Yet, we open up our phones in the morning and get the latest death toll from the devastating earthquake in Turkey and Syria, hear about the latest American mass shooting, are alarmed at the toxic chemicals from the train derailment in Ohio, worry about what happens next in the war in Ukraine, and puzzle over balloons being shot down by fighter jets.

               Brueggemann declares that ministry must “bring people to engage the promise of newness.”  But he then immediately warns that “despairing people do not anticipate or receive newness.”  The challenge, despite the state of the world, is to maintain hope in this vision of the future, promised by God, the one in which justice leads to everlasting joy.

               Back in the Spring of 2020, when we were all still mostly stuck at home, living through a season of our lives we had never imagined (and still can’t quite grasp), I read the book The Ordinary Virtues by the academic and former Canadian politician Michael Ignatieff. 

               In a chapter on the Fukushima disaster, he tells us that the unimaginable has consistently been occurring in the 21st century, from 9/11 to destructive natural disasters to financial collapses (this book was written and published before the Covid-19 pandemic).  All these experiences of the unimaginable, he writes, are eroding our trust in the institutions which keep failing us and are eroding our ability to plan for and hope for our futures. Ignatieff writes, "Instead of embracing the future, imagining radiant tomorrows, we now think of the future in the language of harm reduction, target hardening, and risk management."

               A far cry from the vision of the poet Isaiah.

               So, how do we engage the promise of newness and aim for everlasting joy and avoid such a dismal view of the future that might lead us to despair?

               That seems to be a key challenge for people of faith and hope and courage here in the third decade of this century.

               Well, I think the ancient Isaiah poet gives us some clues, so we turn to this text for the details.

               The poet declares that God wants to comfort all who mourn, to provide for them, to garland them with flowers and anoint them with the oil of gladness.  To revive their spirits and build up their ruins.  To repair the ruined cities and cultivate the people like a beautiful and strong garden.

               William P. Brown in his commentary on this poem writes that “the expressed aim is to comfort” and that “it is the comfort of new creation.”  God is doing some new, out of the remains of the past.  He writes that the “garden of God’s glory” will be the birthplace and nursery of a new people.

               The Isaiah poet has declared that this will happen in the “year of the Lord’s favor,” which most scholars believe to be a reference to the ancient Jewish year of Jubilee, written about in the Book of Leviticus.  This was the year in which all debts were forgiven, slaves were freed, and people who had lost their land to debt had it restored to them or their families.  The Jubilee was a socioeconomic reconfiguration.  A radical idea.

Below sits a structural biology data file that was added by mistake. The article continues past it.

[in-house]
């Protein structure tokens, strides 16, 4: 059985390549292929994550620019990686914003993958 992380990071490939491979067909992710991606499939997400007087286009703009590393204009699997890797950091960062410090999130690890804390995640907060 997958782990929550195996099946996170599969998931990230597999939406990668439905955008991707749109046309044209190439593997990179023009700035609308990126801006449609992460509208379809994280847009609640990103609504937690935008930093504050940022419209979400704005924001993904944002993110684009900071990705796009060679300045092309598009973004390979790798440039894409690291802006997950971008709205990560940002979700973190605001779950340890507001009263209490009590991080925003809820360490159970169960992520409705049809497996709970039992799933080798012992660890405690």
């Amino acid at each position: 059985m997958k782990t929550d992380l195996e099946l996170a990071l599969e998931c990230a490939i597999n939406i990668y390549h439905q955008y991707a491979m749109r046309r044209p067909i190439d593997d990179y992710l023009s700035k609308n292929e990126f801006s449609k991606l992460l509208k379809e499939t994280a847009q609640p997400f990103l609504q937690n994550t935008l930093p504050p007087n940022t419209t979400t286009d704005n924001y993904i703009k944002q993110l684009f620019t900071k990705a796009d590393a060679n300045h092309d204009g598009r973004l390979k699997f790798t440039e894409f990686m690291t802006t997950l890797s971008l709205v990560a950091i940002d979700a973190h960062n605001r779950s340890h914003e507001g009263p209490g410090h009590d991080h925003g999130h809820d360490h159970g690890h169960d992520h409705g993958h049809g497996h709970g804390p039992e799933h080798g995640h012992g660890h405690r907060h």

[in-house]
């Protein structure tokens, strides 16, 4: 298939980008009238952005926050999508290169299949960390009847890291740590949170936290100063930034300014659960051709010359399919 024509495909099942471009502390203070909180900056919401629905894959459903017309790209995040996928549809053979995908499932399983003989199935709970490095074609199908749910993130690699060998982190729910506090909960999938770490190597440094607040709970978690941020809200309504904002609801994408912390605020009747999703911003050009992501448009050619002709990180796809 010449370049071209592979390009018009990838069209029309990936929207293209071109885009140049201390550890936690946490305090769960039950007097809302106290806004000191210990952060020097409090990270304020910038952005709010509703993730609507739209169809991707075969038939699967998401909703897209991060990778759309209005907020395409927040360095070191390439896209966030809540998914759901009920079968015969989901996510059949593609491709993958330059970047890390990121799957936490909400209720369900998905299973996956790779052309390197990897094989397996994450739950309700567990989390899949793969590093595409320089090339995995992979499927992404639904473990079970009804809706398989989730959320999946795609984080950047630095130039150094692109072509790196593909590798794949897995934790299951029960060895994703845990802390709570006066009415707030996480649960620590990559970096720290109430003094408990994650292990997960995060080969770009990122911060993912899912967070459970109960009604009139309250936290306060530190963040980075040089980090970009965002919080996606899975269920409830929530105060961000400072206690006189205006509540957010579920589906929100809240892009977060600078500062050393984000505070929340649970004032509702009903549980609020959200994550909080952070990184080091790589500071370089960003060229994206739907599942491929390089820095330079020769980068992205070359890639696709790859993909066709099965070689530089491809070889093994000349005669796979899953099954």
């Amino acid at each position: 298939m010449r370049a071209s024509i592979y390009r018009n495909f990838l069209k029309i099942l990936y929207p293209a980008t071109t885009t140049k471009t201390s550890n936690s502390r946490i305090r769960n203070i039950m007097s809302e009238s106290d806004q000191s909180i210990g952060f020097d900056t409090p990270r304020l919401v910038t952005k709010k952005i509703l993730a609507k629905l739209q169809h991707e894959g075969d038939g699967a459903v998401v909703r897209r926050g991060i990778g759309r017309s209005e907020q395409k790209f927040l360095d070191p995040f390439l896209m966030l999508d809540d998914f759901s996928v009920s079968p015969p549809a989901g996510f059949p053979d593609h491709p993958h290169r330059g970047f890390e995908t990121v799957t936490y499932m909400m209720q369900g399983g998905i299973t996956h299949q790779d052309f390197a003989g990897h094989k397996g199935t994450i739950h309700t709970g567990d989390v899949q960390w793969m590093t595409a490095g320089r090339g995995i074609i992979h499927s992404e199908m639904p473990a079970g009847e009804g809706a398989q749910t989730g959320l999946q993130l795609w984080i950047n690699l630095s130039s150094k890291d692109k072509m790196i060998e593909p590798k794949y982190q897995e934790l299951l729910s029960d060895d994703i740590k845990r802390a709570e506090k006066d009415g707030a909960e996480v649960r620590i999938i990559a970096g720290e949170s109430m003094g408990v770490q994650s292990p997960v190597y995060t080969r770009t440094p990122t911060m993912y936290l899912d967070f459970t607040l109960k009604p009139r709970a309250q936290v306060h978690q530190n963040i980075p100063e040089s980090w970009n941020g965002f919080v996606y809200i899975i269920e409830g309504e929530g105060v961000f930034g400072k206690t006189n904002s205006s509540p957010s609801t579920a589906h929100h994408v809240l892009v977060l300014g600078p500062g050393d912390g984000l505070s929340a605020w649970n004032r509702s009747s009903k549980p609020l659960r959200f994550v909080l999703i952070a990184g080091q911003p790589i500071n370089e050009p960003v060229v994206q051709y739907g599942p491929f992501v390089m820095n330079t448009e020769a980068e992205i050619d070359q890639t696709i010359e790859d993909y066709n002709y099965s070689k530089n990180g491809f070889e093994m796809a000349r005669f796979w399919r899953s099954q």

In the Gospel of Luke, the first sermon that Jesus preaches, back home in the synagogue in Nazareth, is based on this text of Isaiah 61.  Jesus proclaims that his movement is a new Jubliee, a fulfillment of this vision in Isaiah.

               And every week when we pray in the Lord’s prayer—“forgive us our debts, as we forgive our debtors”—we too are calling upon the Jubilee and the radical economic reordering it calls for.

               So, this is part of the answer to how we get to everlasting joy—embodying a vision of economic transformation that centers justice and flourishing for everyone.

               And when we look back here at the poem in Isaiah we begin to notice the key elements of God’s vision:

  • Good news to the oppressed
  • Healing the brokenhearted
  • Liberty for captives
  • Release of prisoners
  • Comfort for the mourners

Walter Brueggemann writes, “All of these actions are powerful ministries to the weak, the powerless, and the marginalized to restore them to full function in a community of well-being and joy.”  Aha!  That’s God’s vision.  A community of well-being and joy that allows everyone to function, even flourish.  And the way to get there is a new social order that centers justice and newness for everyone.

Brueggemann concludes his comments on this passage from Isaiah by declaring, “Thus in the end, the gospel powered by the spirit is a restoration of a viable economic community in a reorganized city, the redemption of public life.”

So, that’s it.  That’s how we get to “everlasting joy” according to the Isaiah poet—we redeem public life by a transformation of the social order.

So, that probably sounds daunting.  And it is, of course.  Fortunately, we have God on our side working with us and empowering.  We also have all the time in the world, as we over the centuries do our best to improve and grow, like with the expansion over the last two centuries of human rights as a new moral paradigm.

And our task is to focus on this community, our community, being the best embodiment of God’s design as we can be, so that we stand as a sign and witness to the wider world of what good human community can be—one that is loving, inclusive, just, and peaceful.